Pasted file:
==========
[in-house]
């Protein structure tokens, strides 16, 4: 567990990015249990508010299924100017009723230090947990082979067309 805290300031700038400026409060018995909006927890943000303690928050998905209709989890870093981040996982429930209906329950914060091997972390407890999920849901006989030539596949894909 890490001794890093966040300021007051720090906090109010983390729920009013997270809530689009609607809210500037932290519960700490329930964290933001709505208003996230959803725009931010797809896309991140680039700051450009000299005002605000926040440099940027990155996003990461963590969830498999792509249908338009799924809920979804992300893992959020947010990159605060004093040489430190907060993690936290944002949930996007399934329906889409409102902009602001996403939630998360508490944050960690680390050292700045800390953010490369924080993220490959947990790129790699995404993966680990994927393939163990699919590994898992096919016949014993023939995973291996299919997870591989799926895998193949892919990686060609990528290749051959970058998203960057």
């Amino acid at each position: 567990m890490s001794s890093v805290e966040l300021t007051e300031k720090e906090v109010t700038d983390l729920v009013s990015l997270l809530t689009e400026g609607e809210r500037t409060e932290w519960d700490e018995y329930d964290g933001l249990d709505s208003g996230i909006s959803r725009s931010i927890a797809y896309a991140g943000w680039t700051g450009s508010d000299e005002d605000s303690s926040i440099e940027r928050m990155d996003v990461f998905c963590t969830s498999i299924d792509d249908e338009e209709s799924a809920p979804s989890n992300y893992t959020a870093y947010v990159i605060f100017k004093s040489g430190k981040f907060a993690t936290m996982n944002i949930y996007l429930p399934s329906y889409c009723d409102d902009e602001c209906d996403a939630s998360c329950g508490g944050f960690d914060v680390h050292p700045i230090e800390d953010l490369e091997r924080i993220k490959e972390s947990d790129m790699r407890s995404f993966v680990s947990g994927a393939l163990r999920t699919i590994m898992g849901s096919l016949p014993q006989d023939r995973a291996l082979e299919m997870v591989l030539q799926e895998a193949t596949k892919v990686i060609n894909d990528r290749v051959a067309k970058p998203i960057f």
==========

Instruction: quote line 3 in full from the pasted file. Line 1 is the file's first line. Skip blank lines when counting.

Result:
């Amino acid at each position: 567990m890490s001794s890093v805290e966040l300021t007051e300031k720090e906090v109010t700038d983390l729920v009013s990015l997270l809530t689009e400026g609607e809210r500037t409060e932290w519960d700490e018995y329930d964290g933001l249990d709505s208003g996230i909006s959803r725009s931010i927890a797809y896309a991140g943000w680039t700051g450009s508010d000299e005002d605000s303690s926040i440099e940027r928050m990155d996003v990461f998905c963590t969830s498999i299924d792509d249908e338009e209709s799924a809920p979804s989890n992300y893992t959020a870093y947010v990159i605060f100017k004093s040489g430190k981040f907060a993690t936290m996982n944002i949930y996007l429930p399934s329906y889409c009723d409102d902009e602001c209906d996403a939630s998360c329950g508490g944050f960690d914060v680390h050292p700045i230090e800390d953010l490369e091997r924080i993220k490959e972390s947990d790129m790699r407890s995404f993966v680990s947990g994927a393939l163990r999920t699919i590994m898992g849901s096919l016949p014993q006989d023939r995973a291996l082979e299919m997870v591989l030539q799926e895998a193949t596949k892919v990686i060609n894909d990528r290749v051959a067309k970058p998203i960057f």